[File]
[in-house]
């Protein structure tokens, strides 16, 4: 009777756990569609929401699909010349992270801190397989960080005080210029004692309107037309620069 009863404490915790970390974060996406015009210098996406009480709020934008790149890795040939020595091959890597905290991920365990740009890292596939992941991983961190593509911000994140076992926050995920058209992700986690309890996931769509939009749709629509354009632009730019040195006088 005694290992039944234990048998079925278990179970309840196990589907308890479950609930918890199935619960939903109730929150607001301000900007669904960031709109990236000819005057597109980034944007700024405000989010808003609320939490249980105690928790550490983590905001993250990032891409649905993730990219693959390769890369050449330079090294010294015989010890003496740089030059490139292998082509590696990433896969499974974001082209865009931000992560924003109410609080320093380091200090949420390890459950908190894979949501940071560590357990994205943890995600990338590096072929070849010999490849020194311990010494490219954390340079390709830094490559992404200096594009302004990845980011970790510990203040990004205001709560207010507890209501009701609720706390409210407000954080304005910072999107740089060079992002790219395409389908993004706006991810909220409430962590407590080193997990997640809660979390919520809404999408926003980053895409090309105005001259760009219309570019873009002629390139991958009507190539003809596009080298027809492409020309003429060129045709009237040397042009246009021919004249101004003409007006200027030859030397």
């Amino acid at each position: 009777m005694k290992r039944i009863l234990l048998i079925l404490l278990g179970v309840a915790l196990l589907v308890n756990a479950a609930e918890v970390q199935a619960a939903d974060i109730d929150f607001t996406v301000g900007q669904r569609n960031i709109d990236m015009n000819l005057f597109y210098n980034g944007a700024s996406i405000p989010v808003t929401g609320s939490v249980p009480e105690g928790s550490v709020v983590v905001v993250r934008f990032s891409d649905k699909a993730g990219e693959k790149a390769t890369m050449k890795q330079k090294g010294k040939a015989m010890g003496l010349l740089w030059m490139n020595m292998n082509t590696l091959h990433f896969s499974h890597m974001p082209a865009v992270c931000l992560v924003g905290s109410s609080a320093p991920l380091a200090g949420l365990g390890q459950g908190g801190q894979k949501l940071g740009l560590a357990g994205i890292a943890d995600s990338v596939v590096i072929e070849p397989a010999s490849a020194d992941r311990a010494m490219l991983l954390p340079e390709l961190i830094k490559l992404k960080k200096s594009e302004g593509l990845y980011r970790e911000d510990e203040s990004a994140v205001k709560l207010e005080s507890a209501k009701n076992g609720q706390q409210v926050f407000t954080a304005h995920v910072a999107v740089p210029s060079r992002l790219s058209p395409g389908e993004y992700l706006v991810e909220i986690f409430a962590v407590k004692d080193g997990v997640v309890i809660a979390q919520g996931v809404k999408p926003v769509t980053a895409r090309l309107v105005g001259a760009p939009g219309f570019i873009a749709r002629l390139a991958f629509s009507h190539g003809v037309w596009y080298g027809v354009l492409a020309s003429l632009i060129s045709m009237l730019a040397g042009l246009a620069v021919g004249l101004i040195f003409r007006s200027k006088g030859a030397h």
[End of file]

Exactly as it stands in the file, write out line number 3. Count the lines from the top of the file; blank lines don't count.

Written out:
């Amino acid at each position: 009777m005694k290992r039944i009863l234990l048998i079925l404490l278990g179970v309840a915790l196990l589907v308890n756990a479950a609930e918890v970390q199935a619960a939903d974060i109730d929150f607001t996406v301000g900007q669904r569609n960031i709109d990236m015009n000819l005057f597109y210098n980034g944007a700024s996406i405000p989010v808003t929401g609320s939490v249980p009480e105690g928790s550490v709020v983590v905001v993250r934008f990032s891409d649905k699909a993730g990219e693959k790149a390769t890369m050449k890795q330079k090294g010294k040939a015989m010890g003496l010349l740089w030059m490139n020595m292998n082509t590696l091959h990433f896969s499974h890597m974001p082209a865009v992270c931000l992560v924003g905290s109410s609080a320093p991920l380091a200090g949420l365990g390890q459950g908190g801190q894979k949501l940071g740009l560590a357990g994205i890292a943890d995600s990338v596939v590096i072929e070849p397989a010999s490849a020194d992941r311990a010494m490219l991983l954390p340079e390709l961190i830094k490559l992404k960080k200096s594009e302004g593509l990845y980011r970790e911000d510990e203040s990004a994140v205001k709560l207010e005080s507890a209501k009701n076992g609720q706390q409210v926050f407000t954080a304005h995920v910072a999107v740089p210029s060079r992002l790219s058209p395409g389908e993004y992700l706006v991810e909220i986690f409430a962590v407590k004692d080193g997990v997640v309890i809660a979390q919520g996931v809404k999408p926003v769509t980053a895409r090309l309107v105005g001259a760009p939009g219309f570019i873009a749709r002629l390139a991958f629509s009507h190539g003809v037309w596009y080298g027809v354009l492409a020309s003429l632009i060129s045709m009237l730019a040397g042009l246009a620069v021919g004249l101004i040195f003409r007006s200027k006088g030859a030397h």